Anything that is inconsistent with this framework should be rejected unless you consciously agree to change your approach. This method provides you with a solid foundation that can dramatically help you to quickly assess and eliminate the constant waves of financial pitches you will likely see or hear. In addition, this can help you decrease your anxiety, because you have an existing framework of your goals.

Remember the next generations

Your advisor should be willing to be a resource for financial education for your children and/or grandchildren. You may be struggling with the financial complexity that you face and could be concerned about how your possibly less experienced children and grandchildren will handle their individual situations. Have your advisor meet with them to discuss some basics of financial security.

Remember resources your advisor may have

If you need help from other qualified professionals in any field, your advisor most likely has connections and may be able to assist you in finding resources and facilitating meetings with those professionals.

Sudden liquid wealth often creates very significant areas of anxiety. Your financial advisor can be an excellent resource for you if you happen to sell your business, inherit a large sum, or even win the lottery. A significant accumulation in wealth may seem perfect, but remember that there are a lot of other factors that can affect your life after this wealth increase. Understanding and facing those factors can greatly enhance your experience with your tremendous wealth change.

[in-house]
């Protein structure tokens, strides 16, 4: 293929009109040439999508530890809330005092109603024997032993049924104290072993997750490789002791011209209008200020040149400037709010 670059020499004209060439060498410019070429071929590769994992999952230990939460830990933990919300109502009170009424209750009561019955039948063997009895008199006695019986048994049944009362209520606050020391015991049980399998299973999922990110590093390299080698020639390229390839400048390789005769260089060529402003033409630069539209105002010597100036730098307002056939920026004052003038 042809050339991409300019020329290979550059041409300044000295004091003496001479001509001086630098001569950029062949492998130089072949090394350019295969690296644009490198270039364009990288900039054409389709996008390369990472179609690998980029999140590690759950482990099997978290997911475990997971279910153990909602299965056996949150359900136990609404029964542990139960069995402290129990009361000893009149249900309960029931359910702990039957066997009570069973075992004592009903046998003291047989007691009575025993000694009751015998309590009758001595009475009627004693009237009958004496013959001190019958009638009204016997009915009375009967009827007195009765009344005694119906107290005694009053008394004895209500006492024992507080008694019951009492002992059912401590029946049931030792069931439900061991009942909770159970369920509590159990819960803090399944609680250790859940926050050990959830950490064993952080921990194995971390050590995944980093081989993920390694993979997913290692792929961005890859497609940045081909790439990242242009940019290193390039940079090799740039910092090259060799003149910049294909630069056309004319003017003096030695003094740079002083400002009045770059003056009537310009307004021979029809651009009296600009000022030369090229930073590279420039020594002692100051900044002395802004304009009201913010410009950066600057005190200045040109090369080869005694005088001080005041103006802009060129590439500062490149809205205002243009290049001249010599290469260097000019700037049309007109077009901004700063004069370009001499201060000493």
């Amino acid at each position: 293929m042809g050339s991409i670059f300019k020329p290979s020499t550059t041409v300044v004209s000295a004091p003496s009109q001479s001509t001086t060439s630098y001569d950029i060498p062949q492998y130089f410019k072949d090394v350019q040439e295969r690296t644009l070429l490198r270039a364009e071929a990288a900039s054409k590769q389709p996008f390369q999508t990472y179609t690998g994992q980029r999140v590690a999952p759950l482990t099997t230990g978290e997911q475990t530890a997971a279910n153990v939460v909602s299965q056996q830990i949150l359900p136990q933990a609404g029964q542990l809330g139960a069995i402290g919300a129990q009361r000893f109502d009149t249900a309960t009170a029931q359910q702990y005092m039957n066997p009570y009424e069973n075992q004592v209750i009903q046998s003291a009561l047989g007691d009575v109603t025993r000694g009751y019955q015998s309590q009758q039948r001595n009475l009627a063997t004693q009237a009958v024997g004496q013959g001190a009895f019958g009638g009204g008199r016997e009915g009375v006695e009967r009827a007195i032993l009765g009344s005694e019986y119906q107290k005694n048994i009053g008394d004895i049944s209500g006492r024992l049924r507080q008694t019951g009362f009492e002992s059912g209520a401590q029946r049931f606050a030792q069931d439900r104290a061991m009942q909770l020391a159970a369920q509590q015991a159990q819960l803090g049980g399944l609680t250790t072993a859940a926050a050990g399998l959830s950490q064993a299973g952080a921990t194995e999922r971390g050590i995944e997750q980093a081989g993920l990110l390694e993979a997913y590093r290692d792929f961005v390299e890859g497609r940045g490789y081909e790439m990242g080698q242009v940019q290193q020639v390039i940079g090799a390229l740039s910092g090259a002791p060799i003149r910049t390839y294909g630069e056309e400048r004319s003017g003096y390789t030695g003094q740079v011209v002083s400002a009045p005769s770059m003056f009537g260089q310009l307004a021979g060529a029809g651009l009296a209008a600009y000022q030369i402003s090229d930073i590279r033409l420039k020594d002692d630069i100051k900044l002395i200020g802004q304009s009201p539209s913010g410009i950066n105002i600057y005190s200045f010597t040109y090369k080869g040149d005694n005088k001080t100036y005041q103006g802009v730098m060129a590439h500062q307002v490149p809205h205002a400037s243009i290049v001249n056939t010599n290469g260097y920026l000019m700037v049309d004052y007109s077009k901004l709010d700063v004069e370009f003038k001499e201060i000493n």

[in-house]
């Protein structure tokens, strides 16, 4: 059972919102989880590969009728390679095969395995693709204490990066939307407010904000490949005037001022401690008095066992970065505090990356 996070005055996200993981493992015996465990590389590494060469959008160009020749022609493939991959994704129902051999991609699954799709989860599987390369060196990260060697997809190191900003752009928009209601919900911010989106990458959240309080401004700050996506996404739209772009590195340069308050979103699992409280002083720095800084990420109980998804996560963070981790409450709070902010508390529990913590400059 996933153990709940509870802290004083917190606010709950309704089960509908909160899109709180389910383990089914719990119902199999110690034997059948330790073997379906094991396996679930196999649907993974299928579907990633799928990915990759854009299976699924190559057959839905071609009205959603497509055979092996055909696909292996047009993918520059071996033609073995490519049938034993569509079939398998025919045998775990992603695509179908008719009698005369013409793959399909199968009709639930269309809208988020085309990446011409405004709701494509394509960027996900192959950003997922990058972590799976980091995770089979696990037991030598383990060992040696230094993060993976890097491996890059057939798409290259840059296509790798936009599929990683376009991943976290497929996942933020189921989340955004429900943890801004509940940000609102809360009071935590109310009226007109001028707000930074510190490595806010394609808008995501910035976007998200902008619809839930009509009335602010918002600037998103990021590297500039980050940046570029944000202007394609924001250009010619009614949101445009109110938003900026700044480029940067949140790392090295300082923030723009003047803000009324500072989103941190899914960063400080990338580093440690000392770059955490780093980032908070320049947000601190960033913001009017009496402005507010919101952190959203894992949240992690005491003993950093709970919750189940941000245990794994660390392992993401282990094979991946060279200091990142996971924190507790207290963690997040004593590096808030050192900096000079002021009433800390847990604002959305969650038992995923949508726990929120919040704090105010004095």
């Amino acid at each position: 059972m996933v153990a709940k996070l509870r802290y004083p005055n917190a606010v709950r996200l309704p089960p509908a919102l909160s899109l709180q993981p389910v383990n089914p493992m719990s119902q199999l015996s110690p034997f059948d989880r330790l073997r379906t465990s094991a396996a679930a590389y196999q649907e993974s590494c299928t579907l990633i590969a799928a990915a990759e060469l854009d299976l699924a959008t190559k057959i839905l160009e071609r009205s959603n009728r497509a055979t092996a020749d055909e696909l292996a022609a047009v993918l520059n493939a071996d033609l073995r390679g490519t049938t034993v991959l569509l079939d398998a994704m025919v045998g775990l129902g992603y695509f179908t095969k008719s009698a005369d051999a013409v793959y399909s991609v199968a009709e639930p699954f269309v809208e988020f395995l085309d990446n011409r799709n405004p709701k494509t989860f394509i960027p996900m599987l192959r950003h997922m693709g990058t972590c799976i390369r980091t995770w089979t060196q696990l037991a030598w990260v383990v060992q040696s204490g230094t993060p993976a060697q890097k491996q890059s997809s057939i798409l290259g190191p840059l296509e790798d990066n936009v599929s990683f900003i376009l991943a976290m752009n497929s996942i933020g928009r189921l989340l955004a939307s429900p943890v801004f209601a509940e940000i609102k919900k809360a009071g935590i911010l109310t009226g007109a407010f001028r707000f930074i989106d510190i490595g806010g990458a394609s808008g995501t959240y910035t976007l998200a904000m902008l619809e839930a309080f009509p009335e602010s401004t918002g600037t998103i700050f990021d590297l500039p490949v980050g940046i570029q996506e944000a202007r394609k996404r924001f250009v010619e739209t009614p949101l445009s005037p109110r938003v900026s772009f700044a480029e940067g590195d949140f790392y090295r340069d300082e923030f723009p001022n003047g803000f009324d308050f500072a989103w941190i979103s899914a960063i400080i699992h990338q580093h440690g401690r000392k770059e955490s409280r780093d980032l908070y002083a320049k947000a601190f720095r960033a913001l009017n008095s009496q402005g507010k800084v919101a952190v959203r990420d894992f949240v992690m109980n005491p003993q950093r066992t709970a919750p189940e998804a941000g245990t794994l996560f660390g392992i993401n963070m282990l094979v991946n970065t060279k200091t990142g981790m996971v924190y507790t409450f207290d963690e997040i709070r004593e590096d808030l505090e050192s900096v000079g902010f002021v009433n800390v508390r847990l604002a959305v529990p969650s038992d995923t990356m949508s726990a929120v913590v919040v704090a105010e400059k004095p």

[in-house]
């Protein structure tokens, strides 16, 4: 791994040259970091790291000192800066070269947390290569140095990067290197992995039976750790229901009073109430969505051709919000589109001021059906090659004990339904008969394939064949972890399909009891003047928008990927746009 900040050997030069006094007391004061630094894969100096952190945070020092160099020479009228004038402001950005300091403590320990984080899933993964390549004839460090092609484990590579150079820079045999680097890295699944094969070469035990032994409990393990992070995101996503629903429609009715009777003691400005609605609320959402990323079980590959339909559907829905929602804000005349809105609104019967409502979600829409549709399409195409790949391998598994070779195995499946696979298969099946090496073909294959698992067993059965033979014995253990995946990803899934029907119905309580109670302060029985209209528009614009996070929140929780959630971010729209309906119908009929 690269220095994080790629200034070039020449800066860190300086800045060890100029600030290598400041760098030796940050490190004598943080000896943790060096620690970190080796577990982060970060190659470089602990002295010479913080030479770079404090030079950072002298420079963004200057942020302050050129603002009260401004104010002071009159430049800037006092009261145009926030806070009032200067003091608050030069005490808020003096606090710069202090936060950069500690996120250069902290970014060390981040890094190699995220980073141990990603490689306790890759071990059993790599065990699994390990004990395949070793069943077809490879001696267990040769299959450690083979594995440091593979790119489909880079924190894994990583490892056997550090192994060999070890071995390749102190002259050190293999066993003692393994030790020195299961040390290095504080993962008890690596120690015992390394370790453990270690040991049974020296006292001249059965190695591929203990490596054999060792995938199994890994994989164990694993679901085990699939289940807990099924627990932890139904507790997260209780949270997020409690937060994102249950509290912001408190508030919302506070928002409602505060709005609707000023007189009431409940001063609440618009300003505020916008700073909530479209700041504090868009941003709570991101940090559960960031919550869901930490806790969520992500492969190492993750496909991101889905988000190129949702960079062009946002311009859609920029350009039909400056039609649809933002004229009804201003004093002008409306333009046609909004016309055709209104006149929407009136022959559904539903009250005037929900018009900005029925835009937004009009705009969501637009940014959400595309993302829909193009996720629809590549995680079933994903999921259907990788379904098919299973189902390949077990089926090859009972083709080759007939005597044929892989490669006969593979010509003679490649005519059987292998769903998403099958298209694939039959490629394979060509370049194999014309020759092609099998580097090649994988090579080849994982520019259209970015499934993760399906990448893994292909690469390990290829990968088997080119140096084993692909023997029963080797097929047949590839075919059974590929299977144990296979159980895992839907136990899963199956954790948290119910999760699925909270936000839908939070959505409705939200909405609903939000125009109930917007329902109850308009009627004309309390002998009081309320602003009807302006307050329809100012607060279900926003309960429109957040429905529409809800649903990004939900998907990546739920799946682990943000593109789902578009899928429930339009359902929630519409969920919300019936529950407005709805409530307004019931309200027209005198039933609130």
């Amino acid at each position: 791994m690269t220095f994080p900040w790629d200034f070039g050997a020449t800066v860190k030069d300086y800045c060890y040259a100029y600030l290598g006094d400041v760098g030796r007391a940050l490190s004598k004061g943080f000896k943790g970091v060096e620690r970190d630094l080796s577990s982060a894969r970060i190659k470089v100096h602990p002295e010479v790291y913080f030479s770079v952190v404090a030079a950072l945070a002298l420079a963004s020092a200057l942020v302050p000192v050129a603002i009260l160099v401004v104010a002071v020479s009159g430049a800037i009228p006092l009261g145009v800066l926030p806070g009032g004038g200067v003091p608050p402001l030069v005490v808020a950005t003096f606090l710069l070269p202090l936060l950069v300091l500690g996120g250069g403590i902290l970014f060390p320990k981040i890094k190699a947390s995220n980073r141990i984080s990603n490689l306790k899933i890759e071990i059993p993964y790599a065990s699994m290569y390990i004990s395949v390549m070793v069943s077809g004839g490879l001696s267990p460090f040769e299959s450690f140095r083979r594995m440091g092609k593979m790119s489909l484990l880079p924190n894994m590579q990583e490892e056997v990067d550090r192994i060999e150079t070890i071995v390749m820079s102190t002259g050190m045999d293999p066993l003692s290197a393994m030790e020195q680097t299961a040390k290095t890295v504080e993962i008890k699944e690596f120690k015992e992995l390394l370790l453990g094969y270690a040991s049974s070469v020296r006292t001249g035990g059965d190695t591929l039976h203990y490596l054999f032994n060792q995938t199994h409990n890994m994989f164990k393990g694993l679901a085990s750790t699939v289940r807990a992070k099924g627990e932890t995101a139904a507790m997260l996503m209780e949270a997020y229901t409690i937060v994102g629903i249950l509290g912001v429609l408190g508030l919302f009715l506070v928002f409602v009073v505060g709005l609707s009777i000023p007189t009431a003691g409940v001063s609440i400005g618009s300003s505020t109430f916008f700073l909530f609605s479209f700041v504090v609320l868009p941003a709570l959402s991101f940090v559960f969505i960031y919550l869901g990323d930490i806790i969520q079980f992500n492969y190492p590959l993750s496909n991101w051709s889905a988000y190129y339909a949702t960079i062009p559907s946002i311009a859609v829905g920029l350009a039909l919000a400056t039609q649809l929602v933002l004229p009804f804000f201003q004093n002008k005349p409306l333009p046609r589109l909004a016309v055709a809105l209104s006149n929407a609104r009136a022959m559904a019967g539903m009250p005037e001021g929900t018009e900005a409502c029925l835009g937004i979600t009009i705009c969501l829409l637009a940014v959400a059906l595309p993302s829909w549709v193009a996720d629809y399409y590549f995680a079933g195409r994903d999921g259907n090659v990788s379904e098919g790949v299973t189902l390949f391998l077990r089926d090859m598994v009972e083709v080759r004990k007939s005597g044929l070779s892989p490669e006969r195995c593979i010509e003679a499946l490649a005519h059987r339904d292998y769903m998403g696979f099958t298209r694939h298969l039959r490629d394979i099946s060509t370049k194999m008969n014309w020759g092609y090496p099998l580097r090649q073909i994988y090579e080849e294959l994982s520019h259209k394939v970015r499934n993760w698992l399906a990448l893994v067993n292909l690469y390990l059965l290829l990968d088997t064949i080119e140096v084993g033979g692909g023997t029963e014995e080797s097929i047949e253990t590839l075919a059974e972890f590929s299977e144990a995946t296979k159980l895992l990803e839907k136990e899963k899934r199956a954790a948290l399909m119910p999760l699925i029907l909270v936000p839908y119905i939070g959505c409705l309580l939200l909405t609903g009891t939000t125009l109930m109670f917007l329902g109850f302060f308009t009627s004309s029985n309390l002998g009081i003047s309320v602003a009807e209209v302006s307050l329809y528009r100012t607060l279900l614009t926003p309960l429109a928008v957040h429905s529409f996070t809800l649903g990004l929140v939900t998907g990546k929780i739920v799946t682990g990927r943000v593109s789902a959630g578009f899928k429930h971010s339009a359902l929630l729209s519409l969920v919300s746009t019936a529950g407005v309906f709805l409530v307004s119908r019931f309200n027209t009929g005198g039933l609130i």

Hewins Financial Advisors, LLC d/b/a Wipfli Hewins Investment Advisors, LLC (“Hewins”) is an investment advisor registered with the U.S. Securities and Exchange Commission (SEC) under the Investment Advisers Act of 1940. Hewins is a proud affiliate of Wipfli LLP. Information pertaining to Hewins’ advisory operations, services and fees is set forth in Hewins’ current Form ADV Part 2A brochure, copies of which are available upon request at no cost or at www.adviserinfo.sec.gov. The views expressed by the author are the author’s alone and do not necessarily represent the views of Hewins or its affiliates. The information contained in any third-party resource cited herein is not owned or controlled by Hewins, and Hewins does not guarantee the accuracy or reliability of any information that may be found in such resources. Links to any third-party resource are provided as a courtesy for reference only and are not intended to be, and do not act as, an endorsement by Hewins of the third party or any of its content or use of its content. The standard information provided in this blog is for general purposes only and should not be construed as, or used as a substitute for, financial, investment or other professional advice. If you have questions regarding your financial situation, you should consult your financial planner, investment advisor, attorney or other professional. Hewins does not provide tax, accounting or legal services.
Ed Drake
Ed Drake

MSFP, AEP®, CFP®

Ed Drake, MSFP, AEP®, CFP®, is a financial advisor that specializes in serving high-net-worth individuals, families and businesses.

1 Comment

Comments are closed

Big Windfall: What Now?

time to read: 3 min